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Written in the stars

Silicon Valley authors explore cosmic questions in new children's book

Scientific discoveries are often presented as a series of spontaneous brainstorms by famous thinkers. In reality, according to writer Emer Martin, progress in science evolves through cooperation, and relies on the observations and experiments of those who came before. Martin, along with co-author Suzana Tulac and illustrator Magdalena Zuljevic, offers a fresh look at astronomy in a new children's book, "Why is the Moon Following Me?," recently released by Martin's own Rawmeash publishing cooperative.

"When you live in Silicon Valley you tend to latch on to the idea of the Steve Jobs, of the lone genius, when really it's always collaboration, cooperation and building on previous ideas," Martin said. "It's much less intimidating for kids when they realize this."

The book, targeted at third to sixth graders, takes the reader from humanity's earliest days in Africa through the European Renaissance and the work of Galileo, Kepler and others, with the character of "the curious child" acting as guide throughout. Tulac is a Stanford-trained scientist who provided research for the book; Martin presents the information in brief, rhyming poems accompanied by Zuljevic's whimsical illustrations.

"Why is the Moon Following Me?" is itself a local and international collaboration. Martin is a professional novelist and a native of Ireland who now lives in Palo Alto and has two daughters in the public schools; Tulac and Zuljevic are both Croatian-born women who shared a vision of publishing an accurate and engaging history-of-science book for kids. The three became friends, and Martin joined the team to complete what she called "a trinity of art, science and words."

The book's title refers to an anecdote from Martin's own family history, in which her younger sister burst into tears during a car trip, terrified that the moon appeared to be following her. Inspired by the innate curiosity of children, Martin decided to focus her text on the age-old question: "What is our place in the universe?"

Martin and Tulac made sure to note that famous scientific thinkers -- including Aristotle and Ptolemy -- sometimes held theories about the solar system that were simply incorrect.

"Sometimes these clever men were wrong, and I can be pretty cheeky with that," Martin said.

In the innovative spirit of Silicon Valley, Martin has teamed up with fellow writers and artists to form Rawmeash: an independent cooperative publishing platform in which writers meet monthly at Philz Coffee on Middlefield Road to brainstorm, advise and assist each other's ventures. Rather than rely on traditional means of publicity, such as bookstore appearances, Rawmeash plans to hold salons for kids and parents at private homes, where each contributor will lead a lesson in her area of expertise. In the next year, Rawmeash plans to release four or five new books. Meanwhile, Martin is working on another children's book, this one delving into the traditional Celtic roots of Halloween.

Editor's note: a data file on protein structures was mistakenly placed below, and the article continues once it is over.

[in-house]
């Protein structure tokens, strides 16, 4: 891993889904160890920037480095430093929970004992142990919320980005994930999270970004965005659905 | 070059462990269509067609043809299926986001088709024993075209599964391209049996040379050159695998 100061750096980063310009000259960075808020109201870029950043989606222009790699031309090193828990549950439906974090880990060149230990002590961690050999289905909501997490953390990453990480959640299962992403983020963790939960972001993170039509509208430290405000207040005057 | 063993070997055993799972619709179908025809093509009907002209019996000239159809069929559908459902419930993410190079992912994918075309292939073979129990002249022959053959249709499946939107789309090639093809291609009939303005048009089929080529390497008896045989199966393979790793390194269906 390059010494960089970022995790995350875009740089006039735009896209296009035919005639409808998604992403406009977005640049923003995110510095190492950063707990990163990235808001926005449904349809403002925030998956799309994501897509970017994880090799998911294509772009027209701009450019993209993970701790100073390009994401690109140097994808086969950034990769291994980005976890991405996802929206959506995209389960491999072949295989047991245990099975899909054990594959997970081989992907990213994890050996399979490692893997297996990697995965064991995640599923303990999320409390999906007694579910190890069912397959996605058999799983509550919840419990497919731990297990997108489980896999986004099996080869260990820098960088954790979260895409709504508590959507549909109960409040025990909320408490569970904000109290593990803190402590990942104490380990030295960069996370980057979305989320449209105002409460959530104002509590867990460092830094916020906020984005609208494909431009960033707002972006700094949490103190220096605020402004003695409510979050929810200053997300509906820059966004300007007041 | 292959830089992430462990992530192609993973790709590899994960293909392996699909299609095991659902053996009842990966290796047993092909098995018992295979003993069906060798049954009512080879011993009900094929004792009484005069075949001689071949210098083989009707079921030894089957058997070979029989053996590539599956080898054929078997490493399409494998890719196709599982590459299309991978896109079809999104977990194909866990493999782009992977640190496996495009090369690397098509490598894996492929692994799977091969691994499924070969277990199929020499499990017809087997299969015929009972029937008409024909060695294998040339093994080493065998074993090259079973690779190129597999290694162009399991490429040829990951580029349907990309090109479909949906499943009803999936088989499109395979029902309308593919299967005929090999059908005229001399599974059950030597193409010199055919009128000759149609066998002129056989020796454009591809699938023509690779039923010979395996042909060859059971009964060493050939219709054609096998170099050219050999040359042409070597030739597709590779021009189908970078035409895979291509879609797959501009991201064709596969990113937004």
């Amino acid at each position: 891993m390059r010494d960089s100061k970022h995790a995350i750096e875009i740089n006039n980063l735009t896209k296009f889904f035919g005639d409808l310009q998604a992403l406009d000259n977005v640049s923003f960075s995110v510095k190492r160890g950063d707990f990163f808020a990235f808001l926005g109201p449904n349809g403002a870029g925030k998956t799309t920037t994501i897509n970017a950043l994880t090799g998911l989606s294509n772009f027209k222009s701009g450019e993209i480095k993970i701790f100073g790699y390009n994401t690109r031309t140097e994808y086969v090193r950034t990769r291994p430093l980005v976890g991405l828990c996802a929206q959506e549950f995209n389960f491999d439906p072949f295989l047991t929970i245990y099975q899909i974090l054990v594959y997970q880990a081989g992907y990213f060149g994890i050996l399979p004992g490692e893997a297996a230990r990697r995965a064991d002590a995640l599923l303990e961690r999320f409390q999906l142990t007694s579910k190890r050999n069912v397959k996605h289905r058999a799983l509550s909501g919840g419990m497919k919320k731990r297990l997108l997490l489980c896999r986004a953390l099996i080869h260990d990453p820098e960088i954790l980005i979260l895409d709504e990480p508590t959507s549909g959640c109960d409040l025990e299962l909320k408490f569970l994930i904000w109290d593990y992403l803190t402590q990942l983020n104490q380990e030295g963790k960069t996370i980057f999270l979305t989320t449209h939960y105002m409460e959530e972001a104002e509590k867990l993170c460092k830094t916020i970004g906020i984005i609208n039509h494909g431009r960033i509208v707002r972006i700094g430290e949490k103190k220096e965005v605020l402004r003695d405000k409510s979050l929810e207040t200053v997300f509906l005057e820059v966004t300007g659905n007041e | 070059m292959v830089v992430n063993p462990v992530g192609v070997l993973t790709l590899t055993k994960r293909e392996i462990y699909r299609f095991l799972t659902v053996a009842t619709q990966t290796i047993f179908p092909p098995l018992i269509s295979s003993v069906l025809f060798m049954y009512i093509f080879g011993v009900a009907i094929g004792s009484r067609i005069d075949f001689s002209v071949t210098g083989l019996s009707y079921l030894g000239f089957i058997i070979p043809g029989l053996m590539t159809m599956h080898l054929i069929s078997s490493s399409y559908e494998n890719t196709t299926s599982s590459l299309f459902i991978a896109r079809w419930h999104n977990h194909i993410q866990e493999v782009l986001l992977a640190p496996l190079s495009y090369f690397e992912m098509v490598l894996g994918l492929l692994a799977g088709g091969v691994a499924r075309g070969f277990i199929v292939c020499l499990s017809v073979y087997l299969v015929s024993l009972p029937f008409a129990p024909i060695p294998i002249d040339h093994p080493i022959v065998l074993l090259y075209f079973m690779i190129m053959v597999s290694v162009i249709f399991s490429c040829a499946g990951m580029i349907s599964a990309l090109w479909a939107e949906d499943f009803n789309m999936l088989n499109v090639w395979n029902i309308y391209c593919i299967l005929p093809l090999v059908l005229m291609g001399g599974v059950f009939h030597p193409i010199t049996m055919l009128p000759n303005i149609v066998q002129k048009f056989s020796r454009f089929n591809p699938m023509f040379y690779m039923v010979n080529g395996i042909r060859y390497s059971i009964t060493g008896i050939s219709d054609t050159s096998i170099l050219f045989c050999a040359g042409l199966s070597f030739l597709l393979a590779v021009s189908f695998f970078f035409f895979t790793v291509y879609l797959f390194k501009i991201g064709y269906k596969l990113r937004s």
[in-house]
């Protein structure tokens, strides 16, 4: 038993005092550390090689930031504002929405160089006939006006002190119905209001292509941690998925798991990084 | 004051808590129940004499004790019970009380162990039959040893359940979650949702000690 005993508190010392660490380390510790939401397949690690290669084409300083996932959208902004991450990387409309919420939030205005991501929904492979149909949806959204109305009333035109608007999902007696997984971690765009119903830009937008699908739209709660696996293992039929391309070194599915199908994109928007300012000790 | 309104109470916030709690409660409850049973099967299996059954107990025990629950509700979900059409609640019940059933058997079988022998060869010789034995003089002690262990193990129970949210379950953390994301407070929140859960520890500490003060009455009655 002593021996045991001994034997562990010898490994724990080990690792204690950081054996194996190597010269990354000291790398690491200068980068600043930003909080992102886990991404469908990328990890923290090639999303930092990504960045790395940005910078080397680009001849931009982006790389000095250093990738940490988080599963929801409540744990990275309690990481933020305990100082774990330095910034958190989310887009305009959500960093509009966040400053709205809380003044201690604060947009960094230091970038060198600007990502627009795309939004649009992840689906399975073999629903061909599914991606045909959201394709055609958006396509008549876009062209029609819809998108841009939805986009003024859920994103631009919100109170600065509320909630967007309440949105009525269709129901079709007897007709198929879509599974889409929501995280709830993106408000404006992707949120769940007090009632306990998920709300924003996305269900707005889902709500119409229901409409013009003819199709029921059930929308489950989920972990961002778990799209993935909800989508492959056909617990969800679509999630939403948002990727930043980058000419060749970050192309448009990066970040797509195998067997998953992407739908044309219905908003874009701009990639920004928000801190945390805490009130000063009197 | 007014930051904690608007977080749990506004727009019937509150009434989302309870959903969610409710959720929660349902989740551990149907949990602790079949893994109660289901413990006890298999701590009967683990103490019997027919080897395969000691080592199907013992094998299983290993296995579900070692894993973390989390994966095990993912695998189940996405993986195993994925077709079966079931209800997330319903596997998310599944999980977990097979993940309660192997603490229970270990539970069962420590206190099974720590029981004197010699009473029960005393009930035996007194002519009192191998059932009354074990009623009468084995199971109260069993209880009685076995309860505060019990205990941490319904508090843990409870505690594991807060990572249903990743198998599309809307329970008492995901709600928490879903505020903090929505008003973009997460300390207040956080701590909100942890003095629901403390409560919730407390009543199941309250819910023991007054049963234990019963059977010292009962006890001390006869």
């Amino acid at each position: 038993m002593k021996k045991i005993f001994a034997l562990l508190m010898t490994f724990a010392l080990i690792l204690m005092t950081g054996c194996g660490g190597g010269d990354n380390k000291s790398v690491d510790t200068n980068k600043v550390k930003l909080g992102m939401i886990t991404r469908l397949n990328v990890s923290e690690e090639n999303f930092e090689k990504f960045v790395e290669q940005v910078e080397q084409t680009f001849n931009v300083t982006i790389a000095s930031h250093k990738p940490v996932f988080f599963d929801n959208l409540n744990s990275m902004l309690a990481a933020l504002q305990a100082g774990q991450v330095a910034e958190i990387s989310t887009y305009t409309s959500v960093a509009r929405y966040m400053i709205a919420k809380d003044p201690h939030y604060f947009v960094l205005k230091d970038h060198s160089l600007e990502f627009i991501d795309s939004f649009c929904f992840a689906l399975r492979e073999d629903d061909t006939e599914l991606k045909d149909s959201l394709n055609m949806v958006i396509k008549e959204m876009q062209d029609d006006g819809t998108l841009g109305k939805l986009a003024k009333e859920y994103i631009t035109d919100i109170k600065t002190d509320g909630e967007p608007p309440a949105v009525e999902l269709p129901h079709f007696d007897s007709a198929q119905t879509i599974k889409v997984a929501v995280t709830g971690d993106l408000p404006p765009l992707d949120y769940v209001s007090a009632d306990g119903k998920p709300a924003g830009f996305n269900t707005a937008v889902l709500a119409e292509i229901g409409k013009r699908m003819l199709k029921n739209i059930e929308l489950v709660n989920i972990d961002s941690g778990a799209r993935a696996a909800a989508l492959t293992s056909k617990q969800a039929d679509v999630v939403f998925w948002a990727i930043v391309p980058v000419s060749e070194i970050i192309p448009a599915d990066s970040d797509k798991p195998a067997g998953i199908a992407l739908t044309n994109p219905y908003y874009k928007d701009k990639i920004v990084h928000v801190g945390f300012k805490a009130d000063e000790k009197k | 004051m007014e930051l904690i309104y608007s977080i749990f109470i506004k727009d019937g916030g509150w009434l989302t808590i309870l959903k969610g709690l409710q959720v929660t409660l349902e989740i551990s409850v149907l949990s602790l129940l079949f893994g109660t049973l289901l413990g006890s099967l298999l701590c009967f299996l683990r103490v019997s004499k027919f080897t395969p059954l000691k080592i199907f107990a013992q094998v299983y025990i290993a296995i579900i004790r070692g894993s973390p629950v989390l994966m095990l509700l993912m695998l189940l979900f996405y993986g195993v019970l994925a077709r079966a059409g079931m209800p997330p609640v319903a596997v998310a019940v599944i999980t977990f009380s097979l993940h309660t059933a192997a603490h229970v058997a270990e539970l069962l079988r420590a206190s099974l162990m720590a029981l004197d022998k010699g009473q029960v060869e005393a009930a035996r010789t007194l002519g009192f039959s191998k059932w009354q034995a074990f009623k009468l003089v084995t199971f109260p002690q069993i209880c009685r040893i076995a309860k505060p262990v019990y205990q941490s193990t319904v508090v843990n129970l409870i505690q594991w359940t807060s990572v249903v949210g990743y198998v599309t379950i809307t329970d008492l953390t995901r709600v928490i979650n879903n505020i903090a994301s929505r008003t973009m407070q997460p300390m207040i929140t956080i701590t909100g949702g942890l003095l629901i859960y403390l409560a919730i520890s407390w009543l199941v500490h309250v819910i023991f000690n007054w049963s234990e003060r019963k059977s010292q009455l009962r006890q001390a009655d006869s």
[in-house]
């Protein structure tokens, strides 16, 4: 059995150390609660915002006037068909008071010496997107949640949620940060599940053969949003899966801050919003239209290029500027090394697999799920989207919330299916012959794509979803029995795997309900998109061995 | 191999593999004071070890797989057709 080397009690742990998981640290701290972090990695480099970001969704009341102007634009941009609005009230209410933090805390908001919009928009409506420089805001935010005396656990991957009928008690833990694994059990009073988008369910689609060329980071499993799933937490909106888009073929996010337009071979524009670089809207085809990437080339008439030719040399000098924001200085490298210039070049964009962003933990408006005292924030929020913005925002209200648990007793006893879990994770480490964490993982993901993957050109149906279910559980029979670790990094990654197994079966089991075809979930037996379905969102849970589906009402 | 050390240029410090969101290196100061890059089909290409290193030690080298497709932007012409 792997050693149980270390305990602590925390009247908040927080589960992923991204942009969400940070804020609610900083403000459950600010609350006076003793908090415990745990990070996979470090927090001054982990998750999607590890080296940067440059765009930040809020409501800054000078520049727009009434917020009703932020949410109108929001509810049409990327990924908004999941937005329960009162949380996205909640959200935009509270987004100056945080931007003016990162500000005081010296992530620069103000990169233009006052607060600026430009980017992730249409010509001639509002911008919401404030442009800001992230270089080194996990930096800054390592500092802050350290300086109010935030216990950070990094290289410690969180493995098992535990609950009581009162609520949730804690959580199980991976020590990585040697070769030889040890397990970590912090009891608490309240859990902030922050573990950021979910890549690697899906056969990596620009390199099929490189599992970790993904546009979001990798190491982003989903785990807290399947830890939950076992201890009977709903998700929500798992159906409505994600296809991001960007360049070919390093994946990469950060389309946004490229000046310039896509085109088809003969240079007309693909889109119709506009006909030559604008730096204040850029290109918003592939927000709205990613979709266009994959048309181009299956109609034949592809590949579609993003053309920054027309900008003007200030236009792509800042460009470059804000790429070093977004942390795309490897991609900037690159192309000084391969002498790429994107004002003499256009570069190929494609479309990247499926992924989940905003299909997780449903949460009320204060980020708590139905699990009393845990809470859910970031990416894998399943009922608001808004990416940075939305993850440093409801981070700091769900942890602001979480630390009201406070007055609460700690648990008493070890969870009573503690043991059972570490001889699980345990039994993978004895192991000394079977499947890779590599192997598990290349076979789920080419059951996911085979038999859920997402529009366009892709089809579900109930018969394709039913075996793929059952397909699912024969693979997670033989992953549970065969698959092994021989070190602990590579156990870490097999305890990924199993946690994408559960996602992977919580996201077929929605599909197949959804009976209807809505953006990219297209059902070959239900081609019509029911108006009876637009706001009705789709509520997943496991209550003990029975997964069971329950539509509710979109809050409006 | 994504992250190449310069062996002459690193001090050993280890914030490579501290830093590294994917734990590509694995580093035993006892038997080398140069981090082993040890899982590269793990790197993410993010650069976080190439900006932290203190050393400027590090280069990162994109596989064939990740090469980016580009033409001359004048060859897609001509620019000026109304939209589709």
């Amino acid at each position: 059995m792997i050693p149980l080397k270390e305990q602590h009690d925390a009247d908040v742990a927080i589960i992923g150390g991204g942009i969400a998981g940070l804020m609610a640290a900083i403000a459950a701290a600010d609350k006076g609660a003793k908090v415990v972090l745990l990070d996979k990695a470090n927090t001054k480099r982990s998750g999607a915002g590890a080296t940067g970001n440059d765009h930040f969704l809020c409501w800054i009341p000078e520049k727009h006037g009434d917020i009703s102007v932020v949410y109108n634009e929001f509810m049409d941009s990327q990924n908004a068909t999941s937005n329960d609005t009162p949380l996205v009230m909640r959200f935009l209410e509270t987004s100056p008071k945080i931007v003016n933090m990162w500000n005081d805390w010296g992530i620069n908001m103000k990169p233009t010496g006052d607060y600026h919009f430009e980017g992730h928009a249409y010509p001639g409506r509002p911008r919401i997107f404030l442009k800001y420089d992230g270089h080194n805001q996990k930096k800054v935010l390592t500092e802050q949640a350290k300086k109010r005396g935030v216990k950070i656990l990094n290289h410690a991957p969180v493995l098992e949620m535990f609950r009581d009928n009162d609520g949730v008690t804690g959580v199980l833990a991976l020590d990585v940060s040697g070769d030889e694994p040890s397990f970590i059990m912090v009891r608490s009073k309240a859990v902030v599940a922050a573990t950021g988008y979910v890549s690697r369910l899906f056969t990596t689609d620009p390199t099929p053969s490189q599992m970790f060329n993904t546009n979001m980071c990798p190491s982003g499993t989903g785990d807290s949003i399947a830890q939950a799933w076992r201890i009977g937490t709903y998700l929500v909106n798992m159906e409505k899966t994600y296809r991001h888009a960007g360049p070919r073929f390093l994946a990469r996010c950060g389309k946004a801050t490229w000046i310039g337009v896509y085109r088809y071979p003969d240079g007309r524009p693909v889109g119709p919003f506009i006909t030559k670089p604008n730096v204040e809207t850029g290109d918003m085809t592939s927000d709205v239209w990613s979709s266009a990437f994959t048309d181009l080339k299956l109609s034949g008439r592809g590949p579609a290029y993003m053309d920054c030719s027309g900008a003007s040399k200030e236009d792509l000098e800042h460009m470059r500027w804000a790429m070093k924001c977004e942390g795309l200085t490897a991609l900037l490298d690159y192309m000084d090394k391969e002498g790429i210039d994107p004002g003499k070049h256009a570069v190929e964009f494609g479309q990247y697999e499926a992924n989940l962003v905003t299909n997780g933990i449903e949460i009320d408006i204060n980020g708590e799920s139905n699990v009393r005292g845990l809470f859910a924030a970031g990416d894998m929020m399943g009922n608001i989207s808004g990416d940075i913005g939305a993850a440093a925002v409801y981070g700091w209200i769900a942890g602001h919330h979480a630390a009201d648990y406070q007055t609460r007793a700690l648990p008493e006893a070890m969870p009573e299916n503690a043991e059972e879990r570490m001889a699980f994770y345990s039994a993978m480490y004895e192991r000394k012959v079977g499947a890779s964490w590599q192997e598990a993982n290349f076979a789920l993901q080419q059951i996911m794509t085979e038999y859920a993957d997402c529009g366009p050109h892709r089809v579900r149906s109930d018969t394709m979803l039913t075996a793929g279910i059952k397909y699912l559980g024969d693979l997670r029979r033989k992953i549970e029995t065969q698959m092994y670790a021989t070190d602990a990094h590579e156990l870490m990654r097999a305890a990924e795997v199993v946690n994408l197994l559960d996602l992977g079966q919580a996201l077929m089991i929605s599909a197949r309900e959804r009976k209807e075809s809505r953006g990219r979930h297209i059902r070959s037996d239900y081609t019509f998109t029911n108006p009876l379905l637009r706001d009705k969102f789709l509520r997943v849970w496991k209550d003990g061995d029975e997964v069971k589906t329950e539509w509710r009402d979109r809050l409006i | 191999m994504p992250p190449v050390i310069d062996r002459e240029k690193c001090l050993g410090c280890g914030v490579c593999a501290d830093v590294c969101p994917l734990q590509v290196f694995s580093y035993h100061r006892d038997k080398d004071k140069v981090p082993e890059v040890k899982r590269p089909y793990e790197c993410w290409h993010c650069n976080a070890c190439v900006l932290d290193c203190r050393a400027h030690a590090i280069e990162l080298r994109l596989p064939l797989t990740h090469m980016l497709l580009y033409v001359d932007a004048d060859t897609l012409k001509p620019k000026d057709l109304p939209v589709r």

Writing for children, especially in rhyming poetry form, has proved a refreshing challenge for the author, who's accustomed to writing lengthy literature for adults.

"It's easier to make simple things complicated than it is to make complicated things simple," Martin said, laughing. "Maybe that's the key to the universe."

Rhymes, she added, are proven to aid with memory.

Martin's neighbor Valerie Sabbag teaches fifth grade at Fairmeadow Elementary School and decided "Why is the Moon Following Me?" works well with the new Common Core standards with their emphasis on multidisciplinary learning. Sabbag's students will direct and perform the text in an assembly for the school in addition to filming and blogging about the experience.

"If you read it, that's one thing, but performing it, editing it, you're going to remember that better; it's much more effective for long-term memory," Martin said. She hopes Fairmeadow's project will become a pilot program that can be used in other schools. Plans to visit elementary school classes in Mountain View and San Carlos are also in the works, and there may be even more; Martin said she thinks the book lends itself to adaptations in other media including animation and music.

So far, Martin is delighted with the discussions the book has provoked among students. As a feminist, she said, she was very conscious of the fact that the book features only male Europeans as noteworthy scientists.

"I was tempted to be politically correct, asking, 'Can we dig up a woman?'" But ultimately, she and her co-authors wanted student readers to be aware that privileged, white males were historically the ones who had the opportunities to devote themselves to scientific study and promote their ideas. The book's "curious child" character, depicted as a young girl of color, serves to represent those ignored by history, as well as hope for the scientists of the future. Martin also hoped to get across some of the struggles between new ideas and established power structures, such as between Galileo and the Church, which she noted still echo today in the clash between scientists clamoring about climate change versus corporations and politicians invested in the status quo. Fairmeadow students have been quick to make such connections, Martin said.

The purpose of "Why is the Moon Following Me?" is not to provide answers, Martin explained, but to encourage ongoing questions. In the words of the book's final poem: "Never EVER stop asking."

"Why is the Moon Following Me?" by Emer Martin and Suzana Tulac; Rawmeash Books; 2014, 44 pp., $11.69

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